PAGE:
I’ve never tried a fast as a spiritual discipline. I think part of me is afraid I’ll fail. As a “grazer,” I can’t imagine not eating every couple of hours or so.
Nonetheless, what strikes me about the spiritual discipline of fasting is that we in America have the luxury to try it if we so wish. We can choose to go without food in order to strengthen our faith or deepen our relationship with God.
But for 854 million people across the globe, “fasting” isn’t a choice at all but a brutal daily existence. For these people who cannot choose whether to eat or not, “fasting” is simply starvation – and it’s not a luxury, or a spiritual discipline, but a matter of life and death.
If I were to fast, I suspect I’d feel pretty good about myself. I suspect I’d consider my one-day fast a significant sacrifice. I might even pat myself on the back when my fast was done and thank God for the opportunity to grow closer to him. What I might not realize, though, is that my self-imposed hunger is barely a glimpse of what millions of people endure every day, week after week, month after month.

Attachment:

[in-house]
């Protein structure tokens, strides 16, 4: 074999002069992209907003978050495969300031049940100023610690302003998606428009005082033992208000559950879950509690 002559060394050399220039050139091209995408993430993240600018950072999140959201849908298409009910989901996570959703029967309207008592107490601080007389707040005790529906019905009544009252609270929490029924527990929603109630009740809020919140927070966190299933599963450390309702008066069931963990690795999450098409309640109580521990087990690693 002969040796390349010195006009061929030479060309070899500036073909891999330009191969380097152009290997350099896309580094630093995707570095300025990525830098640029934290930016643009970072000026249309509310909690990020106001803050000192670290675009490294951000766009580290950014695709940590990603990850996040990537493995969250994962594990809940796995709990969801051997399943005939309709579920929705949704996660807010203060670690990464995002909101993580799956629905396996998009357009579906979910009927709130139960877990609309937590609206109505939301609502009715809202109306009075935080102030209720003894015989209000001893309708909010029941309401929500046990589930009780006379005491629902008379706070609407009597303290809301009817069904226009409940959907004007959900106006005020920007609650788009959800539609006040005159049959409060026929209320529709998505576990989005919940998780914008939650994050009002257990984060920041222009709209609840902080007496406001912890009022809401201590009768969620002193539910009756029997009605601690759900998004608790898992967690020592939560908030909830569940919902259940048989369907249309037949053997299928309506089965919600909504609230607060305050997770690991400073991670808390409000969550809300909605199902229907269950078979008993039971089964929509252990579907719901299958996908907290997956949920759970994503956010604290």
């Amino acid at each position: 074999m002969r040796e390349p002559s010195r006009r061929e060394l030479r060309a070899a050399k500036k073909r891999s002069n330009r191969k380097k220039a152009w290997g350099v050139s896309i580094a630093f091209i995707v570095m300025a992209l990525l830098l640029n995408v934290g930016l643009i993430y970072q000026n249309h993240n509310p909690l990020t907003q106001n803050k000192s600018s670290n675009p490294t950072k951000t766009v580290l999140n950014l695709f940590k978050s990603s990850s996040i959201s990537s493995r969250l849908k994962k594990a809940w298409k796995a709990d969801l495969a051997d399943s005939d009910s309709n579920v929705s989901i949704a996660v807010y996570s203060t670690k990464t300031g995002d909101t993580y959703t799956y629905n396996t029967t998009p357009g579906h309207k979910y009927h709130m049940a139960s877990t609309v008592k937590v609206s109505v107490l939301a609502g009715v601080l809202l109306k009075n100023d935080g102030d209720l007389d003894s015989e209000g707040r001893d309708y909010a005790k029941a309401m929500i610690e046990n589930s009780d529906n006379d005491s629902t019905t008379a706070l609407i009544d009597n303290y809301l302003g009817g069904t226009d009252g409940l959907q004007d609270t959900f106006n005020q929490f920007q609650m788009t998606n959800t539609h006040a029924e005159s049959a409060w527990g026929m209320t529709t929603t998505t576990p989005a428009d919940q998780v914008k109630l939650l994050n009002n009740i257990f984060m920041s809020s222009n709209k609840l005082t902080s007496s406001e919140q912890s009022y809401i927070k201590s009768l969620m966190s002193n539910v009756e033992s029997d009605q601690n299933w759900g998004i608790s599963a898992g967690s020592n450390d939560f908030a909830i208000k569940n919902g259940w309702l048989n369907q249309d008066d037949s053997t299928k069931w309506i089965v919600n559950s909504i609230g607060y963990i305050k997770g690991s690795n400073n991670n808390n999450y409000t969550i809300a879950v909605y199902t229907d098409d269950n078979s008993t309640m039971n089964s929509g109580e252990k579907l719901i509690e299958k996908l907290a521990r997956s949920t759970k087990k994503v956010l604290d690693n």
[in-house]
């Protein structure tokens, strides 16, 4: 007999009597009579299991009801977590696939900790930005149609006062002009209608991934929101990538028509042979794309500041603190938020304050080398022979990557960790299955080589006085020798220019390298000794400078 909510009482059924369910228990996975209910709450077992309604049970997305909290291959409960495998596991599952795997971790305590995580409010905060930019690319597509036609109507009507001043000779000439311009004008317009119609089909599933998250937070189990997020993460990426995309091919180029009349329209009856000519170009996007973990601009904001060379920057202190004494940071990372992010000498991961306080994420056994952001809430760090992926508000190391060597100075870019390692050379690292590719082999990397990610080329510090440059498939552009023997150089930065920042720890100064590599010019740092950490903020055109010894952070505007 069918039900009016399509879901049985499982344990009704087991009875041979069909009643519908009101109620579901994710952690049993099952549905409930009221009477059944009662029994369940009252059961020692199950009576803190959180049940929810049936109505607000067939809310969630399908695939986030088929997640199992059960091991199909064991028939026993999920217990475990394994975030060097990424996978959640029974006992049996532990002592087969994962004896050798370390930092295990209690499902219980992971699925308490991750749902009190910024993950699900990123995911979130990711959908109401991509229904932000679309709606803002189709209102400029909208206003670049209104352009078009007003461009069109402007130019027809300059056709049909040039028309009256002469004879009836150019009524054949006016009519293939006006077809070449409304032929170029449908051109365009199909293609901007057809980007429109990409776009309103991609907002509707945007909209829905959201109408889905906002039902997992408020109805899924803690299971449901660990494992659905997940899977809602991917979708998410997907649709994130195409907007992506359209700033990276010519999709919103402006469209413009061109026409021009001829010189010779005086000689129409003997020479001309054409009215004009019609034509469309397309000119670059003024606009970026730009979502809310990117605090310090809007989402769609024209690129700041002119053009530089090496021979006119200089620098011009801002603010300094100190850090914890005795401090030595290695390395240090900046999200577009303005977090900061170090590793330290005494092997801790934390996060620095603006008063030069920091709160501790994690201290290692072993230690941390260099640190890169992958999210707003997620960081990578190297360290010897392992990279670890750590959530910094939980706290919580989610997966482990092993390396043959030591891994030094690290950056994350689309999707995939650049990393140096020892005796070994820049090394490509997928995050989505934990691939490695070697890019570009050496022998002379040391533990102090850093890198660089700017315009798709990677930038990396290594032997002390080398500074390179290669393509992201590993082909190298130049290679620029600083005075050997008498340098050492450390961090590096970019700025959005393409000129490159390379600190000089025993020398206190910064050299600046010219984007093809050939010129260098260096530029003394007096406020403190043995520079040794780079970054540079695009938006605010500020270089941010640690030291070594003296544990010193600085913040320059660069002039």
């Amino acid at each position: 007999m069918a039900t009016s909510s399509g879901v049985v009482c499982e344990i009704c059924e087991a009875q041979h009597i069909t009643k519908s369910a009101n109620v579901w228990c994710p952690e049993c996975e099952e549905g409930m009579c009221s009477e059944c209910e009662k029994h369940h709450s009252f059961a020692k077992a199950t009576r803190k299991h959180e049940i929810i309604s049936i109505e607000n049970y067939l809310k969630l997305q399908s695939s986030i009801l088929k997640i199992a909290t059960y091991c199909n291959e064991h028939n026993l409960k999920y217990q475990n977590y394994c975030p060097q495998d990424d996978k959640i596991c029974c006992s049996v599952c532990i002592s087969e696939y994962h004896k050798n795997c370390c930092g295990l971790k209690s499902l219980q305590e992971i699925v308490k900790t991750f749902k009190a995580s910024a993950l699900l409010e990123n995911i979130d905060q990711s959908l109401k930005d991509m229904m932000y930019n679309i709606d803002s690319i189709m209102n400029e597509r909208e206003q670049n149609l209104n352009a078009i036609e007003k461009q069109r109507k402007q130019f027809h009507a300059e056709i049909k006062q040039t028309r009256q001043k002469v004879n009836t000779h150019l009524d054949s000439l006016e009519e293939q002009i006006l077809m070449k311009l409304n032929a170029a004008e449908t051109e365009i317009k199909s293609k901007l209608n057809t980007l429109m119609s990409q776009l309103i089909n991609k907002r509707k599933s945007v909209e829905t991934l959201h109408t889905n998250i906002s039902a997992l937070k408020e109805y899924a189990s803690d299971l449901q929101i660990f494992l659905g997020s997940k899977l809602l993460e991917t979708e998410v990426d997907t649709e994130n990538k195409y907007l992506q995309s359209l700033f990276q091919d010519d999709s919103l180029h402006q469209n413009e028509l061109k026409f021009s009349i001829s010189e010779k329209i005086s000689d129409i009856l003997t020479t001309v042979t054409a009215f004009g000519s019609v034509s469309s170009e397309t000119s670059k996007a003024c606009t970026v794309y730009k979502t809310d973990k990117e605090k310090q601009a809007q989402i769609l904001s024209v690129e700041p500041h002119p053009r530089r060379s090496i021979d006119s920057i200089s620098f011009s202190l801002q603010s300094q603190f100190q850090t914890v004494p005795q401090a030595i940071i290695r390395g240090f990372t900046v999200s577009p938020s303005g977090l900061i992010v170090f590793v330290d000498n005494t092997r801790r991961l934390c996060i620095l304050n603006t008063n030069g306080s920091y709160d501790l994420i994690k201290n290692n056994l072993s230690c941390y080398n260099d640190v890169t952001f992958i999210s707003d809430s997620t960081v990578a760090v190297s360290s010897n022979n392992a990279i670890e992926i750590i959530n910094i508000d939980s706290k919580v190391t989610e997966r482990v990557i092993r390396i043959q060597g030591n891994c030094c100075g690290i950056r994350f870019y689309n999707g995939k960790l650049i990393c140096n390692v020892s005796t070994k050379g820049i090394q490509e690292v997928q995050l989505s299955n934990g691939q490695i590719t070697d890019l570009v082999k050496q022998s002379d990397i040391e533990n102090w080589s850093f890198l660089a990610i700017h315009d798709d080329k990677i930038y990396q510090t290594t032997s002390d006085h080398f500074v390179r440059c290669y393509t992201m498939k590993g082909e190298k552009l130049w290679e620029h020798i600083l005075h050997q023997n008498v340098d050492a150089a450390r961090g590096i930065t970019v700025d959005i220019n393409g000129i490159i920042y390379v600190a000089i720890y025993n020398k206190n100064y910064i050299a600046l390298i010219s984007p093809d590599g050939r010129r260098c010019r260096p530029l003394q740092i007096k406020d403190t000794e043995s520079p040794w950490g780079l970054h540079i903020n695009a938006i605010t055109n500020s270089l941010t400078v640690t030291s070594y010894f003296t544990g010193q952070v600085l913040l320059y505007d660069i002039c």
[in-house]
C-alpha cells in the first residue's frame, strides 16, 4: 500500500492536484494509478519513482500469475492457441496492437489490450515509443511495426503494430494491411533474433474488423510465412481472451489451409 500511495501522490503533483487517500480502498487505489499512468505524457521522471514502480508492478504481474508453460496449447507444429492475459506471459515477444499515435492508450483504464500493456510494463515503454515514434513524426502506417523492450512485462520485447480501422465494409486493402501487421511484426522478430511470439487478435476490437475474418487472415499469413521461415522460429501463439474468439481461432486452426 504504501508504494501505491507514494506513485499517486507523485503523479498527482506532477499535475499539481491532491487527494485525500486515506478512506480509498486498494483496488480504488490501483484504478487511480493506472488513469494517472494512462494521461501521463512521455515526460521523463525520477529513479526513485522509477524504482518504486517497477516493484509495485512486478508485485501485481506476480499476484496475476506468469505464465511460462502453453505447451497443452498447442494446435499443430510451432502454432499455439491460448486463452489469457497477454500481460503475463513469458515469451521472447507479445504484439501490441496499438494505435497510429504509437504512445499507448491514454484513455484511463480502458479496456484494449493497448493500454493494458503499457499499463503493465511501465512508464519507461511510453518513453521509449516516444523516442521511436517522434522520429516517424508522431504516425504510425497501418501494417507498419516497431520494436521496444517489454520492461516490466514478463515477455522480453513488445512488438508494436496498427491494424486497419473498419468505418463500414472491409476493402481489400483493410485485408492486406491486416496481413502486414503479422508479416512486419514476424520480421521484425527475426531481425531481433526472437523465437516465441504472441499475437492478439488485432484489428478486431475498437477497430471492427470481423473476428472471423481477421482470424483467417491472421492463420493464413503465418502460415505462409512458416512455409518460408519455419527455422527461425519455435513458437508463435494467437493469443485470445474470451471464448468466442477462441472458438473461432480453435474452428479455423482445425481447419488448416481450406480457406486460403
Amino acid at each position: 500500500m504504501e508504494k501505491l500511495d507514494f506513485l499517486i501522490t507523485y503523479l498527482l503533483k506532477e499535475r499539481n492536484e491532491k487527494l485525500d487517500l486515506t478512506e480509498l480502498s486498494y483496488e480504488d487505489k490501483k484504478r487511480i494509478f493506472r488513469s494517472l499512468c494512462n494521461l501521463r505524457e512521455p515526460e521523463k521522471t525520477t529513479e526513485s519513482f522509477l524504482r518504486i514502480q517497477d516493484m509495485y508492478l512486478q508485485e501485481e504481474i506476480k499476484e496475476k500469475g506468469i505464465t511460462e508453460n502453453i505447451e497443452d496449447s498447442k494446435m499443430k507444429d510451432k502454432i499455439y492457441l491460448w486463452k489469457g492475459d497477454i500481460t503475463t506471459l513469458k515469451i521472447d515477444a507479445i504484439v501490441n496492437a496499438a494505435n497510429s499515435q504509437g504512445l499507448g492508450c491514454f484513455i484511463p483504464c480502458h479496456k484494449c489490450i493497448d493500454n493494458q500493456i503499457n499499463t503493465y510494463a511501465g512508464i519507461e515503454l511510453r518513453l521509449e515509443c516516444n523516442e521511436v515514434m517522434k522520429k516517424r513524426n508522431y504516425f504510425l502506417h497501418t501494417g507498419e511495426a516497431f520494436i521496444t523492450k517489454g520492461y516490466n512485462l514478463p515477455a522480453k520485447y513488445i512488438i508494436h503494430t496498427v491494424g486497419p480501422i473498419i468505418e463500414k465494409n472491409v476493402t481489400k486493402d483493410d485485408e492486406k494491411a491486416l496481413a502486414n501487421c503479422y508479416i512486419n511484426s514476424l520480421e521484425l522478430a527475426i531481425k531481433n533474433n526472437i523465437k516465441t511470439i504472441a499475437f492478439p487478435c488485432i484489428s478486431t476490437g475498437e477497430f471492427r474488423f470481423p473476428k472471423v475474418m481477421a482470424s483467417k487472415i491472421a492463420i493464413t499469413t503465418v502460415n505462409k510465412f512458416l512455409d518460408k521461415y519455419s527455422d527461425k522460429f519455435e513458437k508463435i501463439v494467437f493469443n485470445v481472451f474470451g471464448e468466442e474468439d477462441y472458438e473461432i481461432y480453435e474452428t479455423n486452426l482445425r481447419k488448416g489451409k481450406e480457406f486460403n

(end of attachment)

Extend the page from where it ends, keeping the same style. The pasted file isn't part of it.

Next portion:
How terribly ironic: what I might choose to impose temporarily on myself is an unavoidable fact for so many.
Lord, help me broaden my approach to the spiritual discipline of fasting. Help me focus my gaze away from my own sacrifice and toward the millions who suffer from hunger, not by their own choice but because of unavoidable circumstances. Help me understand that for many, hunger is not a luxury.
Have you ever fasted? What was the experience like for you?
This post is part of the ongoing series on The Hole in Our Gospel, by Richard Stearns. Six other writers and I are writing a post a day for six weeks as part of my church’s small group study. Want to read other reflections? Click here. I post my reflections here on Tuesdays.
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